Fireflies, Lightning Storms, and Taking Shelter

The requisite "look at me in the cave" photo.
The requisite “look at me in the cave” photo.

I’m back from Mammoth Caves, and what a great trip it was. I spent 3 days in the woods and came out with zero bug bites. The park has a huge bat population which acts as the best anti-mosquito control you could ask for.

Some strange events this week have got me thinking about shelter, and what it means to live in civilization.

“Getting away from it all” is quite the First-World romantic ideal. We leave our safe, comfortable homes and go out into nature to live without amenities, and we call it recreation. It’s a luxury we’re lucky to indulge in. For me, the magic of camping’s those small, haunting moments where you see something so unlike anything in your day-to-day experience that it seems to have fallen out of your imagination.

Like this: while hiking through the woods a couple days ago, in the fading light of dusk, I came across an old graveyard filled with fireflies. Y’know, just like in this story I wrote a few weeks ago. We get fireflies around our home in Athens, but not in such huge numbers. It’s the chaos of nature, its unpredictability, that makes it so stark and lovely to encounter this way.

Seriously, there are fireflies here, but they're impossible to photograph!
Seriously, there are fireflies here, but they’re impossible to photograph!

Of course, nature’s chaos has its downsides too.

Yesterday, we made the long 7-hour drive back home and settled in to enjoy having internet and A/C again. I didn’t think I’d miss much while cut off from the Web, but I found my inbox overflowing with awesomeness. A couple of critiques returned by the wonderful folks in my writer’s group on one of my bigger projects. Tons of comments and likes from you, my dear readers.

And the one that really floored me: an email from the chief editor of the Drabblecast asking for my author bio and permission to run my story “In the Shelter of Each Other” in this week’s episode.

I was surprised because “Shelter” is such a quiet little story (take a look – it’s just 100 words). When I was a child, my dad would often say that he didn’t mind spiders around the house or outside because they were such beneficial creatures. Like the bats at Mammoth Cave, they keep down the population of less beneficial bugs. But most of us don’t really like encountering spiders. “Shelter” was a thought experiment in how a woman might coexist and even befriend a creature that would normally be squashed out of hand. Nature intruding in one’s home, and then that same piece of nature working to weatherproof the roof. “In the shelter of each other, the people live.”

So I was feeling pretty warm and dandy as I relaxed at home yesterday. I felt overwhelmed with gratitude toward the experiences Jason and I had in nature, and touched to be remembered by my friends, family, and internet communities while I was gone. Outside our windows, a rainstorm had started up, and I felt snug as Wanda and her spider friend listening to the rain drumming against the roof as we sat snug inside.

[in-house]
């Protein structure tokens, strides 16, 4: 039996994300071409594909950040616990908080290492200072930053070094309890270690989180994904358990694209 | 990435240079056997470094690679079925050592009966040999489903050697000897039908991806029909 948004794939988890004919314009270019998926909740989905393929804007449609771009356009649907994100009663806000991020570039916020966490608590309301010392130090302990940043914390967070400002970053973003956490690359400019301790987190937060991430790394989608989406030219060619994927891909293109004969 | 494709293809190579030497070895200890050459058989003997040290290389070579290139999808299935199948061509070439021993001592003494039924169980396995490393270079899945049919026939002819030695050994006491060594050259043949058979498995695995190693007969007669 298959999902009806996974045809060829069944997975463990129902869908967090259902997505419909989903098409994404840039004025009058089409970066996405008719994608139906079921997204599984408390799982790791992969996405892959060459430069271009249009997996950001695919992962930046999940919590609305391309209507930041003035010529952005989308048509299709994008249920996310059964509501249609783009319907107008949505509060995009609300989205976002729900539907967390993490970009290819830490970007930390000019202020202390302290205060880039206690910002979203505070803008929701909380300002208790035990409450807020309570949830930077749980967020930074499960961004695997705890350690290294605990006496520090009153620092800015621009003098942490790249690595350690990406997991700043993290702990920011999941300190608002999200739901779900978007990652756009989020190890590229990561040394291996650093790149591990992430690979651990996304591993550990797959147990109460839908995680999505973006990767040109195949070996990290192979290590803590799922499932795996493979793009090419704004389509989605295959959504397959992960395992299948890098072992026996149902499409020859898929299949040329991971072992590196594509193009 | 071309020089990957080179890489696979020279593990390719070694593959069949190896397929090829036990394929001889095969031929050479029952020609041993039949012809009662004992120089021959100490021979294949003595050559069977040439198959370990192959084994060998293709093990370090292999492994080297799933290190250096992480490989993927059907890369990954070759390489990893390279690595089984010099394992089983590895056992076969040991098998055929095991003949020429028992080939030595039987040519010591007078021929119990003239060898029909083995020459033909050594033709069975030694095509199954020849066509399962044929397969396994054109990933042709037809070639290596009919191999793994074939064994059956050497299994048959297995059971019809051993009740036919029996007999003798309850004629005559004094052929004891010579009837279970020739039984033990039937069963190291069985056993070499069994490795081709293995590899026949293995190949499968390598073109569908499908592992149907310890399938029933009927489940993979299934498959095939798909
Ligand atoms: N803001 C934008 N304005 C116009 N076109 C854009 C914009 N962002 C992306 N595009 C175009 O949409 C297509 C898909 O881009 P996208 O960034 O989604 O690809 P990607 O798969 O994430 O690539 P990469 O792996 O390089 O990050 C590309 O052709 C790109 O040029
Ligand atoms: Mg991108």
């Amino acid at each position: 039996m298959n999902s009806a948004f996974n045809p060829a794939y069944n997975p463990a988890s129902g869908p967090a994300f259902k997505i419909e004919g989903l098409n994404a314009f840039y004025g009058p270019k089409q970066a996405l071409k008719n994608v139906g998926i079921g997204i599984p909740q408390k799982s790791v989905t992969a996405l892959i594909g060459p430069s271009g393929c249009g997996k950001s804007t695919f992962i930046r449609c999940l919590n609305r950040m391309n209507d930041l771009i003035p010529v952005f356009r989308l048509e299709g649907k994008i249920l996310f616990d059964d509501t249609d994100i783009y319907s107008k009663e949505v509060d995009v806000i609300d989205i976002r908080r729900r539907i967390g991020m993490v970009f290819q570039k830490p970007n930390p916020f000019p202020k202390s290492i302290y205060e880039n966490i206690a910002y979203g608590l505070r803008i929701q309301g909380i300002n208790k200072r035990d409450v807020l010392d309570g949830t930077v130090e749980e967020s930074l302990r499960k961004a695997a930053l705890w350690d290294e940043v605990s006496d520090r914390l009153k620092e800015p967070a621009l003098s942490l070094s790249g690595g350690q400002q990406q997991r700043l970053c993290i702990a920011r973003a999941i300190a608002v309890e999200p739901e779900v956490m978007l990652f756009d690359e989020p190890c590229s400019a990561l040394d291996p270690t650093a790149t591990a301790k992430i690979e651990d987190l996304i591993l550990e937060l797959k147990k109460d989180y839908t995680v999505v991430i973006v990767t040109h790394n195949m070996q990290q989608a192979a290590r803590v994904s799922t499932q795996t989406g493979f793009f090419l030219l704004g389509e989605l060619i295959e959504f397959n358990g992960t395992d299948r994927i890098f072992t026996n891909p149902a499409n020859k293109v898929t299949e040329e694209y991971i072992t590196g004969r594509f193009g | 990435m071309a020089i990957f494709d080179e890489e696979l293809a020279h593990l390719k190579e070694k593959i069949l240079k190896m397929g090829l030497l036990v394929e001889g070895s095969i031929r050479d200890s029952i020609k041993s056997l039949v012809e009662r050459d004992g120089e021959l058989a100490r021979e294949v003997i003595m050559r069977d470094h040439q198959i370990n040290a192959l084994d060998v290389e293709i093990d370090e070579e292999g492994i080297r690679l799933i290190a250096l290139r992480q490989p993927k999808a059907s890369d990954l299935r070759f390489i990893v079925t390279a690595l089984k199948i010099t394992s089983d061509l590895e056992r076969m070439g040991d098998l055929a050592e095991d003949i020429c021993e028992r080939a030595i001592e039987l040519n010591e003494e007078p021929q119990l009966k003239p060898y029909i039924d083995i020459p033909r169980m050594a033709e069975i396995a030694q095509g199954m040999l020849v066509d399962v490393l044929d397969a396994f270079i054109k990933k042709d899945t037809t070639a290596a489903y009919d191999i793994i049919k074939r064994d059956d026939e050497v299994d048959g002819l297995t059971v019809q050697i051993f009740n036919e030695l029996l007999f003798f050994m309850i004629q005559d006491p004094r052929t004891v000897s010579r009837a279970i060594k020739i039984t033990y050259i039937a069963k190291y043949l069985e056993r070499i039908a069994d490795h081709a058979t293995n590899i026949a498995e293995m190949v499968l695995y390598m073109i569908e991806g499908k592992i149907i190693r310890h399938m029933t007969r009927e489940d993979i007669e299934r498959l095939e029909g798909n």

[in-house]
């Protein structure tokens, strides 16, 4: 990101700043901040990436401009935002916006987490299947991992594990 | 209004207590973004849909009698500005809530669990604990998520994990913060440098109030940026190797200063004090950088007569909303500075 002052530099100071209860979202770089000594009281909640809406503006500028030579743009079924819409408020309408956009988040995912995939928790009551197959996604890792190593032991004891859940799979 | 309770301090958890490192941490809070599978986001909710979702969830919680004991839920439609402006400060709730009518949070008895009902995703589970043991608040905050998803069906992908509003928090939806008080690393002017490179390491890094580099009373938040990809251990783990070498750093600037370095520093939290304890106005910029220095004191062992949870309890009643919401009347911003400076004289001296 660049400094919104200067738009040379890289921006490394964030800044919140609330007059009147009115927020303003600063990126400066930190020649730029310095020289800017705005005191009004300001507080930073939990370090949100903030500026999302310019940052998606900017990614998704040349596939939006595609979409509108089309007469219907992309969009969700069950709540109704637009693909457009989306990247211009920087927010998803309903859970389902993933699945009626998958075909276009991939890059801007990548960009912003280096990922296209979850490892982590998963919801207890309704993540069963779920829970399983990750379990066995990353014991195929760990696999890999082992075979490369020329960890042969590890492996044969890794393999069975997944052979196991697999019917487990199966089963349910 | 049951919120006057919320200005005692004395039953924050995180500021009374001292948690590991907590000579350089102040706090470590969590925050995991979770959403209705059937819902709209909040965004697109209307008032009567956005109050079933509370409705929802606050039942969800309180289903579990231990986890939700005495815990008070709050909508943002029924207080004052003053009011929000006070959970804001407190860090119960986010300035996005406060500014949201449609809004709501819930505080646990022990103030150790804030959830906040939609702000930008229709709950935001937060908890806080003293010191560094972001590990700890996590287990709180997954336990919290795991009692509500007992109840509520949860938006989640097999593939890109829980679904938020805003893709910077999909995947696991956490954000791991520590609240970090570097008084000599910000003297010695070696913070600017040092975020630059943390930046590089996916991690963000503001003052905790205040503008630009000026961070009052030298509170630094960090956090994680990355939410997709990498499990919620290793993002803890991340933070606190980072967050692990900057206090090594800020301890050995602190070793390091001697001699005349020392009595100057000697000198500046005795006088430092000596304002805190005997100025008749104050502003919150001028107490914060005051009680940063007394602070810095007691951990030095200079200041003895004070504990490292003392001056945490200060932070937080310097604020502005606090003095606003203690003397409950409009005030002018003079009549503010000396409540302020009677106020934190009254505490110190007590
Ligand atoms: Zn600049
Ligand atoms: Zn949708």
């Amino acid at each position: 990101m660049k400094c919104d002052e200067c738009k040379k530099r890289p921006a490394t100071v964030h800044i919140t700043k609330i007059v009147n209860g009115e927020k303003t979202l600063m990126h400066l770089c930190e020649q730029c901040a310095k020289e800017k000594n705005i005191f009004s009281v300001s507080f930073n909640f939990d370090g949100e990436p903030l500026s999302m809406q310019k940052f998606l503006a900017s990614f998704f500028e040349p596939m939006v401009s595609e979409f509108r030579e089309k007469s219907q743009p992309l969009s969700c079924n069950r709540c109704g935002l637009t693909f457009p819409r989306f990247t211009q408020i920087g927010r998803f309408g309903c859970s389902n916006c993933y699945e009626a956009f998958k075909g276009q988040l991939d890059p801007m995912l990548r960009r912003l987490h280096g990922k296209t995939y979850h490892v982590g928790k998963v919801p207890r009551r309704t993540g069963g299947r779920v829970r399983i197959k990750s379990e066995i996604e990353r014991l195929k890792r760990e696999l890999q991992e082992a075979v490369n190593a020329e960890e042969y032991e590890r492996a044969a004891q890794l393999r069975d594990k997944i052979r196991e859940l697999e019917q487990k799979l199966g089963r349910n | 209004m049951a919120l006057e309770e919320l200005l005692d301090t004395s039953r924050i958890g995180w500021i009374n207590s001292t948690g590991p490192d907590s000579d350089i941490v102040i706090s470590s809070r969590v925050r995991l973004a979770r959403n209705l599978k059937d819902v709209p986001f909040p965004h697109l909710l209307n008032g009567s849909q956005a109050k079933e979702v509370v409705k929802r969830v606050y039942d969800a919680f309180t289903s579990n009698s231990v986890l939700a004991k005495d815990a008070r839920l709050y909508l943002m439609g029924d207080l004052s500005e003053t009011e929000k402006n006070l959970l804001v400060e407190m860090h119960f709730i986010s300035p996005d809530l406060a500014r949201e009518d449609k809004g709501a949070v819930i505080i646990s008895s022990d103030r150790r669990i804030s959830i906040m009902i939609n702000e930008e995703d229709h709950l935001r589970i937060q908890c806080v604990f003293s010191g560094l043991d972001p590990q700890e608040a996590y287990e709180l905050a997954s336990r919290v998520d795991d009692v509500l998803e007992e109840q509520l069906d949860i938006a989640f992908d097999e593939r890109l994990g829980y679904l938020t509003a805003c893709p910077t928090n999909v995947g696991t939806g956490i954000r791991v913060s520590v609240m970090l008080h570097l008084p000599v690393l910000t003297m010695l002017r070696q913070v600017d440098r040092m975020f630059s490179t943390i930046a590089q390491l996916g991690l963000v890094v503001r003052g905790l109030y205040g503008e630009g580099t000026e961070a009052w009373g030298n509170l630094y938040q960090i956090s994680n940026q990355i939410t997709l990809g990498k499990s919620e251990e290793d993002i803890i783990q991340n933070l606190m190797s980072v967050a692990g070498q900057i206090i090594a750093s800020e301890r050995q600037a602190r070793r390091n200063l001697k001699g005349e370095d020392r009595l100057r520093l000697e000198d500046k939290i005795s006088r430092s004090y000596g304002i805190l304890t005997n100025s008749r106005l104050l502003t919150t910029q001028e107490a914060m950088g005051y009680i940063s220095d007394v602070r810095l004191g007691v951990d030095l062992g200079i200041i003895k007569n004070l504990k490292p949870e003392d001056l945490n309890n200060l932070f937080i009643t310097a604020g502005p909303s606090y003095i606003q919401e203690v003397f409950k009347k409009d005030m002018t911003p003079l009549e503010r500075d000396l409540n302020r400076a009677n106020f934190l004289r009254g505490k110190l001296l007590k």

And then lightning hit our house.

This image was selected as a picture of the we...

This is hard to describe. It happened so fast, and it’s like nothing I’ve experienced in my life. It sounded like a sudden explosion all around us, followed by a high-pitched ringing that first I thought was my ears, then thought was the fire alarm, and then later discovered it was the sound of certain important electronics giving their last death rattle.

Jason and I just stared at each other for a long moment, completely unsure of what to do. Then we ran around to all the windows to make sure nothing was on fire. The storm was right on top of us, so we were too scared to set foot outside unless we had to. Oddly enough, the power stayed on and none of the circuit breakers tripped.

Finally we sat back down in the living room and decided everything was okay. I’d been in the middle of answering an email, so I was the first to notice that the internet was down. Okay, no biggie. It took us another 10 minutes of troubleshooting to realize the modem was fried.

Sigh.

One quick Walmart trip later (quick but grueling; remember we’d already driven 7 hours that day), we got the internet working. It was only later in the evening that we realized the A/C had gone out too.

At that point we had a good laugh. How ironic is it that, wanting to “get away from it all”, we gave up internet and A/C, only to come home and realize we were still camping?

Can you ever really escape the cave? What would Plato think?
Can you ever really escape the cave? What would Plato think?

We went into the woods, but we didn’t come back out.

At the time of this writing, we’ve had the repair guy out and are in the nebulous “waiting for parts” stage. And it could be a few days before we’re back to pre-lightning status at the Jones house.

You know what? That’s fine with me. I still feel so grateful. Grateful that thanks to the ridiculous amounts of rain this summer, Georgia’s not as scorching as it usually is right about now. Grateful again for the warmth and support of my family and friends — and you, dear readers, spread across the globe, who remind me that the shelter we live in is larger than this old townhouse.

Let’s live in the shelter of each other.

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5 thoughts on “Fireflies, Lightning Storms, and Taking Shelter

  1. Oops, I just tried to post a comment and it vanished! First off, I’m so happy you are a published author now. Author, author. Nice pic! But lightning hit your house? What are the chances? I am relieved you guys are 1) safe and 2) didn’t have your novels fried. Challenge for you both: in your next novel, fireflies in the graveyard scene!
    Jan

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